Let me point you to the page “Fly-Rights – A Consumer Guide to Air Travel” which is hosted on a DOT website, which states the following:

Contrary to popular belief, airlines are not required to compensate passengers whose flights are delayed or canceled. As discussed in the chapter on overbooking, compensation is required by law only when you are “bumped” from a flight that is oversold.

So no, it doesn’t say what Lee think it does.

For general delays the DOT doesn’t fine, and there is no compensation for the consumer. They only fine in cases where for example airliners do not inform passengers in time, or at all, about a delay.

And the DOT will not fine an airliner for cancellations if it is, in their words, “physically impossible to operate the flight”. This rule isn’t even part of the regulation Lee is talking about.

Neither does the consumer get compensation for a tarmac delay. What does apply in all these cases are the normal consumer laws and what is defined in the policies and procedures of the signed contract.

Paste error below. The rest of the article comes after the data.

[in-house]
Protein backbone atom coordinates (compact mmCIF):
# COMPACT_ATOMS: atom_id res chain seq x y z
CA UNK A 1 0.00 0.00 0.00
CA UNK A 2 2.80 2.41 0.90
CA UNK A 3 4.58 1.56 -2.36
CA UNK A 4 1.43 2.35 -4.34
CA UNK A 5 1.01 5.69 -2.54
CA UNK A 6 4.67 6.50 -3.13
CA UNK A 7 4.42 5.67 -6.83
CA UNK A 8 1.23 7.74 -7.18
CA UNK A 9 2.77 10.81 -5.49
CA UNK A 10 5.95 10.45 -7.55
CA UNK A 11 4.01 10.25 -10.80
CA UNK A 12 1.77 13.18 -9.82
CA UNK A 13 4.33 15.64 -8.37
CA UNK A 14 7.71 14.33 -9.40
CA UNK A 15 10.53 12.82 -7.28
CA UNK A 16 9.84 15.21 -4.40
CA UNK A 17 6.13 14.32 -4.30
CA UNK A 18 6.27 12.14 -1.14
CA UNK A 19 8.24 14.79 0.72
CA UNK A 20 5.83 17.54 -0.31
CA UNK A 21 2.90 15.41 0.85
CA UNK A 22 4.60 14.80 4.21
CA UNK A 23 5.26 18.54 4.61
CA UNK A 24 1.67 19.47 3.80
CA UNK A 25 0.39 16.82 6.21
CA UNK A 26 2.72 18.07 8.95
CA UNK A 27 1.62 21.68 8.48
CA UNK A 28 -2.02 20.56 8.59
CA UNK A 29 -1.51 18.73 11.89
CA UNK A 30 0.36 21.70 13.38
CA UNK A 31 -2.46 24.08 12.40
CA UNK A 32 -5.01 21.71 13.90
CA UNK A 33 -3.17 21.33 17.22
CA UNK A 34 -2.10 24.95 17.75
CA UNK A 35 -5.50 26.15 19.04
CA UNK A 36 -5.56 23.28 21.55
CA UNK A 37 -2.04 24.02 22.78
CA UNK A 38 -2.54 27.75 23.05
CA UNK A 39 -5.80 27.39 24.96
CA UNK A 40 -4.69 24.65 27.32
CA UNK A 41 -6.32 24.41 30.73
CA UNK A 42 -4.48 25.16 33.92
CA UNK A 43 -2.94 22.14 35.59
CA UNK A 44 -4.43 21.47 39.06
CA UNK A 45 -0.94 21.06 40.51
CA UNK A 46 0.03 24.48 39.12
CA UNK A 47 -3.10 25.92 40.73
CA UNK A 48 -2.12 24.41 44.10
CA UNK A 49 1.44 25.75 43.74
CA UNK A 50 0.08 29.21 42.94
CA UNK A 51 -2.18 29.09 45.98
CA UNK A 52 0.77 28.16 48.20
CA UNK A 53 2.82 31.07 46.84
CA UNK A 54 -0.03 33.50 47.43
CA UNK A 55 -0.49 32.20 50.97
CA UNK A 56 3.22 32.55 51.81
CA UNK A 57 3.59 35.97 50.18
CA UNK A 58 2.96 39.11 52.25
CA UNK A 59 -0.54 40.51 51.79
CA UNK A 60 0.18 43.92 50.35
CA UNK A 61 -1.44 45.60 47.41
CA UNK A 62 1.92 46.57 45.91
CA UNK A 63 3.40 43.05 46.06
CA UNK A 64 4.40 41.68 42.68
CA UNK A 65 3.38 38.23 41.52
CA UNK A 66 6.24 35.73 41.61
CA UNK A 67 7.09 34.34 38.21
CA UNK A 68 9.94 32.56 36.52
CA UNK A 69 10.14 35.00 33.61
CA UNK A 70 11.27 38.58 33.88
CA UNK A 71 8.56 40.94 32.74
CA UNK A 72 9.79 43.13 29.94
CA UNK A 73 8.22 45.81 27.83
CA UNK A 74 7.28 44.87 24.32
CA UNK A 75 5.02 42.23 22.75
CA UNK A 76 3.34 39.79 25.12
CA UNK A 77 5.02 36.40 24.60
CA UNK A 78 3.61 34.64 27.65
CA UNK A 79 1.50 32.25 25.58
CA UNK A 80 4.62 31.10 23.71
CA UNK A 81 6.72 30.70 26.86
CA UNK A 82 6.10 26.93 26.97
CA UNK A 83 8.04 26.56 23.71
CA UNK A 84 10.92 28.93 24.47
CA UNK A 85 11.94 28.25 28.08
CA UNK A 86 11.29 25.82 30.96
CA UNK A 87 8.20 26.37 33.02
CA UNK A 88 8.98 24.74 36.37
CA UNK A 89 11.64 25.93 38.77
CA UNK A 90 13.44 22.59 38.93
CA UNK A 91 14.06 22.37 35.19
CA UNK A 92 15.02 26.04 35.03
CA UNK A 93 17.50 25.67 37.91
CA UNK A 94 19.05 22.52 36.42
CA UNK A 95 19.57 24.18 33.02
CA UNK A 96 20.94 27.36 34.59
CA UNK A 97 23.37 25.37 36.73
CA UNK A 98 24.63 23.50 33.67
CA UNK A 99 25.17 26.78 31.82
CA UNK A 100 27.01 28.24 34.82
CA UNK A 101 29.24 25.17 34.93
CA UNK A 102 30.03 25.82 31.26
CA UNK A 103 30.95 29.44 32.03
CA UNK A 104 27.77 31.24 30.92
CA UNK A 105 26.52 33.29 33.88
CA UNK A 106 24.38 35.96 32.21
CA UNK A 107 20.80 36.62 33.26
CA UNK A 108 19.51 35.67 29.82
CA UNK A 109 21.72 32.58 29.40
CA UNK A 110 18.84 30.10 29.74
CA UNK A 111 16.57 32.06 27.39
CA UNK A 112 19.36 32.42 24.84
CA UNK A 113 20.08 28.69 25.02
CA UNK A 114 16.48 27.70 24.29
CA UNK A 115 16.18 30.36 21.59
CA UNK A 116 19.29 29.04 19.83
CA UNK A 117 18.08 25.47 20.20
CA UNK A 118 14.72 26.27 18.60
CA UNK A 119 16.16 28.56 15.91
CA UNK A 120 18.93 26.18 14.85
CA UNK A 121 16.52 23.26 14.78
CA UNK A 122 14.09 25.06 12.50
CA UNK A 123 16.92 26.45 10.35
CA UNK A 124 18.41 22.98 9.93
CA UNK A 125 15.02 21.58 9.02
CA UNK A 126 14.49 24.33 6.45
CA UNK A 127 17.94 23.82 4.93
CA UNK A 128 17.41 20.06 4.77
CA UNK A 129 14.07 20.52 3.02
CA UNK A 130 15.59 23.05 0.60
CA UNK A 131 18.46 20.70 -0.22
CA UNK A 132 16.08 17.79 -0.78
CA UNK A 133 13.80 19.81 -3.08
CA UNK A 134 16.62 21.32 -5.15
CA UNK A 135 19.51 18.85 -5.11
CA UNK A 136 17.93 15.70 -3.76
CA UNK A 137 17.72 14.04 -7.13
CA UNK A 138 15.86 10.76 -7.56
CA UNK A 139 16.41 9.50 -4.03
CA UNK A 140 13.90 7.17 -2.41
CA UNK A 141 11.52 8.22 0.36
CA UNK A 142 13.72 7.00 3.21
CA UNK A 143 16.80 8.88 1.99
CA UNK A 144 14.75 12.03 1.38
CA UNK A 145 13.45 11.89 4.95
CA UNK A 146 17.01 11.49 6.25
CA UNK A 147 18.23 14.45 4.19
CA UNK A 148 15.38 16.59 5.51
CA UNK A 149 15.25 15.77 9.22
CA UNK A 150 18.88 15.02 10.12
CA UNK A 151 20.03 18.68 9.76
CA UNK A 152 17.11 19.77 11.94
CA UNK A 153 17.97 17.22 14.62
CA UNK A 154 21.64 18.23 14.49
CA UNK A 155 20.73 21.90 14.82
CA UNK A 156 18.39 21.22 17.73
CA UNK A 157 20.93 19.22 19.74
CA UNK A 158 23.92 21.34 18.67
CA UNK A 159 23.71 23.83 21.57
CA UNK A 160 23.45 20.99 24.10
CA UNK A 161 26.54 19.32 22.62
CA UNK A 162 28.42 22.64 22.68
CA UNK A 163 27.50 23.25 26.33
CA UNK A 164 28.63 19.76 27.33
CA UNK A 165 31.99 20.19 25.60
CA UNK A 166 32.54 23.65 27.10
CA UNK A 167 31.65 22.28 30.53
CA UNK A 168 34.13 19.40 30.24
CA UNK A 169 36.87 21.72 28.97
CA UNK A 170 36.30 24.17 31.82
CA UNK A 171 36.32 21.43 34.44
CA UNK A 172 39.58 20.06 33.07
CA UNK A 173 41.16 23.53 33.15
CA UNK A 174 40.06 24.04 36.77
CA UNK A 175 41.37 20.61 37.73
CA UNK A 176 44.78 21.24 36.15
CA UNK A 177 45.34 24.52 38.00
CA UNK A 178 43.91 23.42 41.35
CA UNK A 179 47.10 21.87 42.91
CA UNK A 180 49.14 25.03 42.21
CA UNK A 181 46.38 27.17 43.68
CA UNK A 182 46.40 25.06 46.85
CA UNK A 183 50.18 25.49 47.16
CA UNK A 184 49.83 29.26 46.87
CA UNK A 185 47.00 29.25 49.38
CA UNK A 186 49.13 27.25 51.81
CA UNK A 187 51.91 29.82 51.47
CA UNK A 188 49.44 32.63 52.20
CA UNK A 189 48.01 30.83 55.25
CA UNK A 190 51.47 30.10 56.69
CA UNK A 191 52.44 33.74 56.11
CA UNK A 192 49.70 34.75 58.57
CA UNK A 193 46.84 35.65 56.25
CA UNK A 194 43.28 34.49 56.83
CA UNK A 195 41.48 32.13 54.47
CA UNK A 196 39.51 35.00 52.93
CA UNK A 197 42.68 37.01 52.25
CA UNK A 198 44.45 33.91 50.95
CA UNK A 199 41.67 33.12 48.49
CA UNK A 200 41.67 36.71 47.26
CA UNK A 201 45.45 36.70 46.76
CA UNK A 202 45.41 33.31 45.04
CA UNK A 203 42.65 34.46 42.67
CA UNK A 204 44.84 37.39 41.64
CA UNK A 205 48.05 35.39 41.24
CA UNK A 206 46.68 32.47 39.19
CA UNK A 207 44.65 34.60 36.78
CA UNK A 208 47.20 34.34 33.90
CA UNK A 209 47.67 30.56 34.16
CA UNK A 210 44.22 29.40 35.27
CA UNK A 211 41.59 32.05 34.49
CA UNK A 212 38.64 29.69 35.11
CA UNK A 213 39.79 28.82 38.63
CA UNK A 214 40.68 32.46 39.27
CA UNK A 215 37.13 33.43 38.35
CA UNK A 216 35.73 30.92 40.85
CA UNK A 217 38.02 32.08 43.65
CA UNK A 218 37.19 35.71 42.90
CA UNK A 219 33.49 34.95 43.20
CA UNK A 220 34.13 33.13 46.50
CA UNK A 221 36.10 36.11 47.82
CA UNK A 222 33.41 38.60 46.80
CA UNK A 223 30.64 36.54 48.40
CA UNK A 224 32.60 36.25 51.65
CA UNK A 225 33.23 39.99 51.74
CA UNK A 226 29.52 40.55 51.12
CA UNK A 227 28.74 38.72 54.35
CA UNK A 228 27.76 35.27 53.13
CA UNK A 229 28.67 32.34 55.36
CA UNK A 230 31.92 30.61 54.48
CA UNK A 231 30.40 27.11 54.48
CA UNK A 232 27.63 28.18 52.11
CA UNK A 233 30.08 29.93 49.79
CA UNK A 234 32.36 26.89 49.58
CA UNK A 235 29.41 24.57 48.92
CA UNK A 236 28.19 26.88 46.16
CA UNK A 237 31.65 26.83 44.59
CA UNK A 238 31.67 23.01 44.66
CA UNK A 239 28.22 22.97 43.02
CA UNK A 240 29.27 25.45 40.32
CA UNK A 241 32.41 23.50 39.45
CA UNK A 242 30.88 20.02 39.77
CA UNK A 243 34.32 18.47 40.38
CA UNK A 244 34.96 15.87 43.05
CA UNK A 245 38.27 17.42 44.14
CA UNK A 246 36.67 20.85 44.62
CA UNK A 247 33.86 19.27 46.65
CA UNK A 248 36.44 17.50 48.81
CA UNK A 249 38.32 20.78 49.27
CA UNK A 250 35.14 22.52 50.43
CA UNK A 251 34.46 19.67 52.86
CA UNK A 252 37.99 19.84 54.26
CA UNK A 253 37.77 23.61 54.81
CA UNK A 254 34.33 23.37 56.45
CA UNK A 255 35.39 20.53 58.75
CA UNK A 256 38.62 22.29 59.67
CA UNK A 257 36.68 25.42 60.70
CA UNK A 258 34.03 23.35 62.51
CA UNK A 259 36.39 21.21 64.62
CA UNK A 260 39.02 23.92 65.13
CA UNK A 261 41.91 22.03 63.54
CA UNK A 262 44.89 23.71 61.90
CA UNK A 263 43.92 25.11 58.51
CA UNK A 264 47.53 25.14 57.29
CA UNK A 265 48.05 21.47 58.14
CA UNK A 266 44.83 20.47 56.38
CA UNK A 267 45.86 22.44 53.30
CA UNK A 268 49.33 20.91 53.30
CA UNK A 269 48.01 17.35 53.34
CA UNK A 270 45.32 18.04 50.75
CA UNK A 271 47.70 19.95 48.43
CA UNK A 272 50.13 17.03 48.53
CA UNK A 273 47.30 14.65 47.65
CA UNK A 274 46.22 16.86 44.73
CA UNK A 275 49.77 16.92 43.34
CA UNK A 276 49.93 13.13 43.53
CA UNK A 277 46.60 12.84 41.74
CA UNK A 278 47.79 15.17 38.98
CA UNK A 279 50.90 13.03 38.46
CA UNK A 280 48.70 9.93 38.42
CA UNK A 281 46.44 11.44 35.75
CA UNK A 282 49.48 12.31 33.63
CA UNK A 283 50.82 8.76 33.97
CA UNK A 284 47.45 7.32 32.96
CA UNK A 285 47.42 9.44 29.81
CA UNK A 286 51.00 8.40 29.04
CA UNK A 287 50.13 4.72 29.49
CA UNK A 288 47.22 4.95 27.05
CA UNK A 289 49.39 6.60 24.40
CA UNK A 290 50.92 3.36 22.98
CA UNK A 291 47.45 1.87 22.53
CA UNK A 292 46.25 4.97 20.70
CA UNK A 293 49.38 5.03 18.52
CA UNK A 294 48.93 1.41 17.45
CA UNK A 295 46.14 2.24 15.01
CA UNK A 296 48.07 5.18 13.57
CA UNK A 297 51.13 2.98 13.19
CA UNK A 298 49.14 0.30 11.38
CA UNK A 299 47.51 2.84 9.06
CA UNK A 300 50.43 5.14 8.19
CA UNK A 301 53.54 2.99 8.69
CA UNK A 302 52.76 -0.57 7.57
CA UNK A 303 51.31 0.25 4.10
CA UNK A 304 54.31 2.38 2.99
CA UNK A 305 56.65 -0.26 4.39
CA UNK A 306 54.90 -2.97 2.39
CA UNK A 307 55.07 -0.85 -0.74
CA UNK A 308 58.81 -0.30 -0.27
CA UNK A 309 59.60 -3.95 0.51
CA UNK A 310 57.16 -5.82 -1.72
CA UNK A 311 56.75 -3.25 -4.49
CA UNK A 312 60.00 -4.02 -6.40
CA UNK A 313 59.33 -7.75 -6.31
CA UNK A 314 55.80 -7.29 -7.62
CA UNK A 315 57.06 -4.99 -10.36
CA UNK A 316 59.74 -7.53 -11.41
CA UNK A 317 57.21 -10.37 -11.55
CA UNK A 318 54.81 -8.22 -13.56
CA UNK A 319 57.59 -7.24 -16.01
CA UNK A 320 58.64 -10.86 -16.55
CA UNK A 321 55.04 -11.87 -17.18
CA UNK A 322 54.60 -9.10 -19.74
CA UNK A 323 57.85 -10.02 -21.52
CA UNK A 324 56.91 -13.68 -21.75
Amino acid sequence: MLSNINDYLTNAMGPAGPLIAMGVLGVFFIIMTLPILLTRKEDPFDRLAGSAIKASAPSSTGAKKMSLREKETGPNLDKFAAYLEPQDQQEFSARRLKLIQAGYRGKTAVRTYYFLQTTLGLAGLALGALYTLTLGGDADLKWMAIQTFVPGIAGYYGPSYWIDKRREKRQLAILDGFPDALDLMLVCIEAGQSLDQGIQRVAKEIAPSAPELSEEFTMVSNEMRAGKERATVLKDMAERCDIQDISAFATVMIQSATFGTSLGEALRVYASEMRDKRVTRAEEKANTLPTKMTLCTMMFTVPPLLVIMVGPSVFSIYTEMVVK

Now with tarmac delays airliners must ensure that passengers stuck on the tarmac are provided with adequate food and water after two hours, as well as working lavatories and any necessary medical treatments. The plane must get to a gate within 3 hours for a domestic flight, and 4 hours for an international flight. If they fail to do so, they will be fined. These rules were a direct response to travellers being stuck in airplanes for periods of 6 to 10 hours.

But there are exceptions to the time limits for safety, security or air traffic control-related reasons. So if it is out of their control they won’t be fined, the DOT even says they will take into consideration any mitigating factors.

But Lee has a contention with this (emphasis mine):